Learning more about childhood obesity
A new study by Public Health England follows 33,000 individual children from four different local authorities to track their weight from Reception to Year 6.
The National Childhood Measurement programme gathers data on height and weight in Reception and Year 6 which gives us an indication of obesity levels in England but this is the first time we've been able to track individual children to show how their weight status changes throughout their time at primary school. The report suggests that being overweight or obese in reception is strongly linked to being overweight or obese in Year 6. For children who were overweight in Reception, about a third remained overweight, another third became obese and about one in ten became severely obese by Year 6, supporting the need for urgent action to help children return to a healthy weight.
It's encouraging to read that some children (around 27% overweight and 16% obese) with an unhealthy weight in Reception were able to achieve a healthy weight by Year 6 so now it's time to understand how this was achieved so that we can help other children and families reverse unhealthy weight.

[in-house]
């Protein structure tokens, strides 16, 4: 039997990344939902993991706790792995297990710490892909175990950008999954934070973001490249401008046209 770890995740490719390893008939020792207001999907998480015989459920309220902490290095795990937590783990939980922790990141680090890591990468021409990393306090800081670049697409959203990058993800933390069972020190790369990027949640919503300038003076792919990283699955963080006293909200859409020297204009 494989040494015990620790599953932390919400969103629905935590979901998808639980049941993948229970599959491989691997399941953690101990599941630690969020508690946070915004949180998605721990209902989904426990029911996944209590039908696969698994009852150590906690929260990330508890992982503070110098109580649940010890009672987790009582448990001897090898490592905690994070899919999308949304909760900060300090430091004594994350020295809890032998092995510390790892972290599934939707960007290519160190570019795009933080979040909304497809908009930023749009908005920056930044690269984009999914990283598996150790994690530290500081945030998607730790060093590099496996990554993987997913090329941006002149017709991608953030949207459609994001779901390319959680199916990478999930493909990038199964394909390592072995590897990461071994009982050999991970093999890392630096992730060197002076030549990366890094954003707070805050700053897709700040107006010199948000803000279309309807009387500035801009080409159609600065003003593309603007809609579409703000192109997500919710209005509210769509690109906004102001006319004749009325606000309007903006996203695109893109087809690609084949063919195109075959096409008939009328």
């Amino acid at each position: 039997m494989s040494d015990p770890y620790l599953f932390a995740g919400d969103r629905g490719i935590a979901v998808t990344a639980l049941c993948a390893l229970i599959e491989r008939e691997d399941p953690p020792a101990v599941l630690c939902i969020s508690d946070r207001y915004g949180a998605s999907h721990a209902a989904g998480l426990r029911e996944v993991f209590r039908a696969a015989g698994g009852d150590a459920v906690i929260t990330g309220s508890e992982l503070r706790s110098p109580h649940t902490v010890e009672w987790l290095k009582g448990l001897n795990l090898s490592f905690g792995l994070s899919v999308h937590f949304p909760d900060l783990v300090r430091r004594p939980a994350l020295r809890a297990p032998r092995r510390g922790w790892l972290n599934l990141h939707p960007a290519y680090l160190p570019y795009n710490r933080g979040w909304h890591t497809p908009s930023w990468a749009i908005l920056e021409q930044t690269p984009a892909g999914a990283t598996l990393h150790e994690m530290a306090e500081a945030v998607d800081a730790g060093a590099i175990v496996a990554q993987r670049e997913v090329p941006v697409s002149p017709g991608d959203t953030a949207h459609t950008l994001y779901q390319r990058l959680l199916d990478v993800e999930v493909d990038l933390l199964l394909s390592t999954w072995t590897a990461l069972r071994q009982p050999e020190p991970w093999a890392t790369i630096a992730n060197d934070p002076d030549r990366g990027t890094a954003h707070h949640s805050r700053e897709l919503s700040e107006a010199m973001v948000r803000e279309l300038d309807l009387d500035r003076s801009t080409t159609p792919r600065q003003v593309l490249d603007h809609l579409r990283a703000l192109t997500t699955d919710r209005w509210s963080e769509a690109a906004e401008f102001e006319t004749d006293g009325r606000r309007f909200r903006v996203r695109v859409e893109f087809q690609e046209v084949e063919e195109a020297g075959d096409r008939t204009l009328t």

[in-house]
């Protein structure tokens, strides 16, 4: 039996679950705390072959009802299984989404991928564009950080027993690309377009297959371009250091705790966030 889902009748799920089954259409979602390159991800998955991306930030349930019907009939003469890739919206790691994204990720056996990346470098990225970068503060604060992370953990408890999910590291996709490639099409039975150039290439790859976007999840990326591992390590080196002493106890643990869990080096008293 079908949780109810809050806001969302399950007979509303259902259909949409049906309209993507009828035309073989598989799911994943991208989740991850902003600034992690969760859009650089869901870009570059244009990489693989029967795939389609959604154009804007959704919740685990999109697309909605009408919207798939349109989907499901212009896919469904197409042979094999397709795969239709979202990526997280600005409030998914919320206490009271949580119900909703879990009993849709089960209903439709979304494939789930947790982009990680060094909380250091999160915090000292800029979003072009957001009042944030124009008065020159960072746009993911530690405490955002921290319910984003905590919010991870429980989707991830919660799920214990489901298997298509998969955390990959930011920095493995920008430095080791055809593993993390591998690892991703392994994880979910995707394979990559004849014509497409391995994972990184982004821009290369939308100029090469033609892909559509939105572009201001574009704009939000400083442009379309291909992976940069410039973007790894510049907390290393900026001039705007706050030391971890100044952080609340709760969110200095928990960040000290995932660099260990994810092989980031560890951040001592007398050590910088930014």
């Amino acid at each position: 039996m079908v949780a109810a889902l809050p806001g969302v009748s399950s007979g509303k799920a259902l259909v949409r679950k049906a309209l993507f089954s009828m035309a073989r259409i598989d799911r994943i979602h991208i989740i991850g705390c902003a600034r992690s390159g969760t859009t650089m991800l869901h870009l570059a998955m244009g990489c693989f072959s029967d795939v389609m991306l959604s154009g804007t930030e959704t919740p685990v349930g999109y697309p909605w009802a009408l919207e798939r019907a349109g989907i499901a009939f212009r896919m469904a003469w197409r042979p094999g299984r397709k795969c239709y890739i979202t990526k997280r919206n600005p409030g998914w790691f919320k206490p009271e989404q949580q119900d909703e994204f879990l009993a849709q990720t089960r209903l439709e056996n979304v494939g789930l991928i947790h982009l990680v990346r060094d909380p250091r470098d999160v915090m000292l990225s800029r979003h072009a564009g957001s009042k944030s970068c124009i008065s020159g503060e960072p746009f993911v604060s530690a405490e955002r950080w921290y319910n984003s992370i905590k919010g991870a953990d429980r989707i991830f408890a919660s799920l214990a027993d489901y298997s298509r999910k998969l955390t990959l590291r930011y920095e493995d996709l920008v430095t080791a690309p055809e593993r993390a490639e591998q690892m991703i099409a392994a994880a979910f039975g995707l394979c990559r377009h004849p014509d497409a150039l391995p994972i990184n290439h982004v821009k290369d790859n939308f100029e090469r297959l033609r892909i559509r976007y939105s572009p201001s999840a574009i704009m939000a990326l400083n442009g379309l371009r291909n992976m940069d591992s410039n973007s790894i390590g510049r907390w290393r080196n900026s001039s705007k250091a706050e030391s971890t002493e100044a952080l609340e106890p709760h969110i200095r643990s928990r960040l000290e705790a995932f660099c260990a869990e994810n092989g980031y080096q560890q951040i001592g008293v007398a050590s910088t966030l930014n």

PHE say "Talking about a child’s weight can no longer be taboo. Most of us would take action if a child were to take up smoking; we as a society must realise that excess weight in childhood is not only dangerous, but a treatable and avoidable condition affecting the future of our children."
In other news ...
The good people at the Children's Food Campaign are urging all of us to take a stand against companies marketing junk food to children.
The Institute for Food, Brain and Behaviour has developed this animation showing us the secret to keeping the teenage brain happy.
Many of you on Easter holidays may have missed the pledge from the Labour Party to make school meals free to all primary school children.